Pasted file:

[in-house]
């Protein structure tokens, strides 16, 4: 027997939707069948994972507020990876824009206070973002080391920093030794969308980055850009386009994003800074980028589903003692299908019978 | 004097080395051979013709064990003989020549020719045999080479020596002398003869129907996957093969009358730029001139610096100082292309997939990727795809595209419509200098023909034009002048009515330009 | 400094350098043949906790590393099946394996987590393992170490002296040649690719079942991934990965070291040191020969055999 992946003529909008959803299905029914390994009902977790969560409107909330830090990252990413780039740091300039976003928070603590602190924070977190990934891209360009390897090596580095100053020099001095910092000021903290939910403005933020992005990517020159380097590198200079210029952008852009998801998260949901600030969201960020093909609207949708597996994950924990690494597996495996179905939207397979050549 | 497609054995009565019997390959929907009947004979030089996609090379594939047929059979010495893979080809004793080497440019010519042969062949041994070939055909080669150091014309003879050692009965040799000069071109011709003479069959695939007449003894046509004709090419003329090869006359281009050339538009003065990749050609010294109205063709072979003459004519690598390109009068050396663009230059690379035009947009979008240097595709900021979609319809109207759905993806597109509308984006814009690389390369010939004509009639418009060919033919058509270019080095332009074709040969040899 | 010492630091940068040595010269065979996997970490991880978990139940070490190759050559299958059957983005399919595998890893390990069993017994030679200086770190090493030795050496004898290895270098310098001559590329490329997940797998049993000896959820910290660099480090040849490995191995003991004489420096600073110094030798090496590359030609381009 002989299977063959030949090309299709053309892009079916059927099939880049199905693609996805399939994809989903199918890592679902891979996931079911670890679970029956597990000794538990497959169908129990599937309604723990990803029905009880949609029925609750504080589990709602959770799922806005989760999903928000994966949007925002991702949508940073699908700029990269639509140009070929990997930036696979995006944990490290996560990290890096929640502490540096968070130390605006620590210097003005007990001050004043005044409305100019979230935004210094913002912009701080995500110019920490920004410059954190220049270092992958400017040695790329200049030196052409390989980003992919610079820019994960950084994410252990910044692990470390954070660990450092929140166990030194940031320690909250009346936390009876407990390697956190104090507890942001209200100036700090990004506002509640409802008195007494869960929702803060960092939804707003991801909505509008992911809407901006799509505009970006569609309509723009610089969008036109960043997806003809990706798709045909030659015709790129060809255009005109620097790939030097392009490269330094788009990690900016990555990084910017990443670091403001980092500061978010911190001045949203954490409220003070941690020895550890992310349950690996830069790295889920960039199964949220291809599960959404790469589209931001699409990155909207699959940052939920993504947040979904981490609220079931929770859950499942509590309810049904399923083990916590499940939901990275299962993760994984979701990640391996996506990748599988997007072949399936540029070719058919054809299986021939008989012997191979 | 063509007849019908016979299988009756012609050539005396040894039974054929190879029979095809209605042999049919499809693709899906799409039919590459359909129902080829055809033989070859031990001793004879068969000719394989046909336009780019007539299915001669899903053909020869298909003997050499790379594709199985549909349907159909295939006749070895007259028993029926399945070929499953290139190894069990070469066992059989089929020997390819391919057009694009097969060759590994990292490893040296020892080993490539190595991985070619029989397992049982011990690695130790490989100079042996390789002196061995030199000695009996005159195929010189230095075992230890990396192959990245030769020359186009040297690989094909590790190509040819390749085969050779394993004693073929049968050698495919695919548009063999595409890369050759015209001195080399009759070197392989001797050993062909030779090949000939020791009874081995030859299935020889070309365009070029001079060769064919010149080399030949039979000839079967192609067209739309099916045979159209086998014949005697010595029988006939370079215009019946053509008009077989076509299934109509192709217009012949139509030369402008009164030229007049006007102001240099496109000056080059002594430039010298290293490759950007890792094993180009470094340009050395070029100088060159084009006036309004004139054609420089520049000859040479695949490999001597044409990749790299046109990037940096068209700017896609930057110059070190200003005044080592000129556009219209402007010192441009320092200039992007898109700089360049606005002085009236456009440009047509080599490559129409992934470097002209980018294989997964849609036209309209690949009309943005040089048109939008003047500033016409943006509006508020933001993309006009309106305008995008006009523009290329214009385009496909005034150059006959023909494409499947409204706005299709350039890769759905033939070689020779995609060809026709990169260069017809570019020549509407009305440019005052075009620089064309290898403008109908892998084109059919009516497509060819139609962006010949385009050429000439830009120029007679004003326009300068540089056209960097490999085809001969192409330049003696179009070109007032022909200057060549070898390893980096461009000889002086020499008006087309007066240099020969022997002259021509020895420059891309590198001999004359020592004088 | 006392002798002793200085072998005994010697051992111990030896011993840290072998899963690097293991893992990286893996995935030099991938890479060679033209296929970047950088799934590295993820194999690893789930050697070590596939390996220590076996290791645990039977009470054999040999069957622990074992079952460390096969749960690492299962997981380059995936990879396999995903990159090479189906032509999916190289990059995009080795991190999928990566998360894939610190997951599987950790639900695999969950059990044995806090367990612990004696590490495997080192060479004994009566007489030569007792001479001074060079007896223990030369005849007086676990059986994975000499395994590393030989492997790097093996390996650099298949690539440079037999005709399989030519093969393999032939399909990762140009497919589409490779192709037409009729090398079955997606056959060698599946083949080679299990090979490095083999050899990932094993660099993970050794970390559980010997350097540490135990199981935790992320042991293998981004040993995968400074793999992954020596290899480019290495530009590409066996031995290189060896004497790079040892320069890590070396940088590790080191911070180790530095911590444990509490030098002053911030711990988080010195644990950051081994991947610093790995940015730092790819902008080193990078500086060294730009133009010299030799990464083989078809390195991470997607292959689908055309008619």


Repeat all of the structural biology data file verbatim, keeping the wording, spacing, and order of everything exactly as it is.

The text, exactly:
[in-house]
């Protein structure tokens, strides 16, 4: 027997939707069948994972507020990876824009206070973002080391920093030794969308980055850009386009994003800074980028589903003692299908019978 | 004097080395051979013709064990003989020549020719045999080479020596002398003869129907996957093969009358730029001139610096100082292309997939990727795809595209419509200098023909034009002048009515330009 | 400094350098043949906790590393099946394996987590393992170490002296040649690719079942991934990965070291040191020969055999 992946003529909008959803299905029914390994009902977790969560409107909330830090990252990413780039740091300039976003928070603590602190924070977190990934891209360009390897090596580095100053020099001095910092000021903290939910403005933020992005990517020159380097590198200079210029952008852009998801998260949901600030969201960020093909609207949708597996994950924990690494597996495996179905939207397979050549 | 497609054995009565019997390959929907009947004979030089996609090379594939047929059979010495893979080809004793080497440019010519042969062949041994070939055909080669150091014309003879050692009965040799000069071109011709003479069959695939007449003894046509004709090419003329090869006359281009050339538009003065990749050609010294109205063709072979003459004519690598390109009068050396663009230059690379035009947009979008240097595709900021979609319809109207759905993806597109509308984006814009690389390369010939004509009639418009060919033919058509270019080095332009074709040969040899 | 010492630091940068040595010269065979996997970490991880978990139940070490190759050559299958059957983005399919595998890893390990069993017994030679200086770190090493030795050496004898290895270098310098001559590329490329997940797998049993000896959820910290660099480090040849490995191995003991004489420096600073110094030798090496590359030609381009 002989299977063959030949090309299709053309892009079916059927099939880049199905693609996805399939994809989903199918890592679902891979996931079911670890679970029956597990000794538990497959169908129990599937309604723990990803029905009880949609029925609750504080589990709602959770799922806005989760999903928000994966949007925002991702949508940073699908700029990269639509140009070929990997930036696979995006944990490290996560990290890096929640502490540096968070130390605006620590210097003005007990001050004043005044409305100019979230935004210094913002912009701080995500110019920490920004410059954190220049270092992958400017040695790329200049030196052409390989980003992919610079820019994960950084994410252990910044692990470390954070660990450092929140166990030194940031320690909250009346936390009876407990390697956190104090507890942001209200100036700090990004506002509640409802008195007494869960929702803060960092939804707003991801909505509008992911809407901006799509505009970006569609309509723009610089969008036109960043997806003809990706798709045909030659015709790129060809255009005109620097790939030097392009490269330094788009990690900016990555990084910017990443670091403001980092500061978010911190001045949203954490409220003070941690020895550890992310349950690996830069790295889920960039199964949220291809599960959404790469589209931001699409990155909207699959940052939920993504947040979904981490609220079931929770859950499942509590309810049904399923083990916590499940939901990275299962993760994984979701990640391996996506990748599988997007072949399936540029070719058919054809299986021939008989012997191979 | 063509007849019908016979299988009756012609050539005396040894039974054929190879029979095809209605042999049919499809693709899906799409039919590459359909129902080829055809033989070859031990001793004879068969000719394989046909336009780019007539299915001669899903053909020869298909003997050499790379594709199985549909349907159909295939006749070895007259028993029926399945070929499953290139190894069990070469066992059989089929020997390819391919057009694009097969060759590994990292490893040296020892080993490539190595991985070619029989397992049982011990690695130790490989100079042996390789002196061995030199000695009996005159195929010189230095075992230890990396192959990245030769020359186009040297690989094909590790190509040819390749085969050779394993004693073929049968050698495919695919548009063999595409890369050759015209001195080399009759070197392989001797050993062909030779090949000939020791009874081995030859299935020889070309365009070029001079060769064919010149080399030949039979000839079967192609067209739309099916045979159209086998014949005697010595029988006939370079215009019946053509008009077989076509299934109509192709217009012949139509030369402008009164030229007049006007102001240099496109000056080059002594430039010298290293490759950007890792094993180009470094340009050395070029100088060159084009006036309004004139054609420089520049000859040479695949490999001597044409990749790299046109990037940096068209700017896609930057110059070190200003005044080592000129556009219209402007010192441009320092200039992007898109700089360049606005002085009236456009440009047509080599490559129409992934470097002209980018294989997964849609036209309209690949009309943005040089048109939008003047500033016409943006509006508020933001993309006009309106305008995008006009523009290329214009385009496909005034150059006959023909494409499947409204706005299709350039890769759905033939070689020779995609060809026709990169260069017809570019020549509407009305440019005052075009620089064309290898403008109908892998084109059919009516497509060819139609962006010949385009050429000439830009120029007679004003326009300068540089056209960097490999085809001969192409330049003696179009070109007032022909200057060549070898390893980096461009000889002086020499008006087309007066240099020969022997002259021509020895420059891309590198001999004359020592004088 | 006392002798002793200085072998005994010697051992111990030896011993840290072998899963690097293991893992990286893996995935030099991938890479060679033209296929970047950088799934590295993820194999690893789930050697070590596939390996220590076996290791645990039977009470054999040999069957622990074992079952460390096969749960690492299962997981380059995936990879396999995903990159090479189906032509999916190289990059995009080795991190999928990566998360894939610190997951599987950790639900695999969950059990044995806090367990612990004696590490495997080192060479004994009566007489030569007792001479001074060079007896223990030369005849007086676990059986994975000499395994590393030989492997790097093996390996650099298949690539440079037999005709399989030519093969393999032939399909990762140009497919589409490779192709037409009729090398079955997606056959060698599946083949080679299990090979490095083999050899990932094993660099993970050794970390559980010997350097540490135990199981935790992320042991293998981004040993995968400074793999992954020596290899480019290495530009590409066996031995290189060896004497790079040892320069890590070396940088590790080191911070180790530095911590444990509490030098002053911030711990988080010195644990950051081994991947610093790995940015730092790819902008080193990078500086060294730009133009010299030799990464083989078809390195991470997607292959689908055309008619």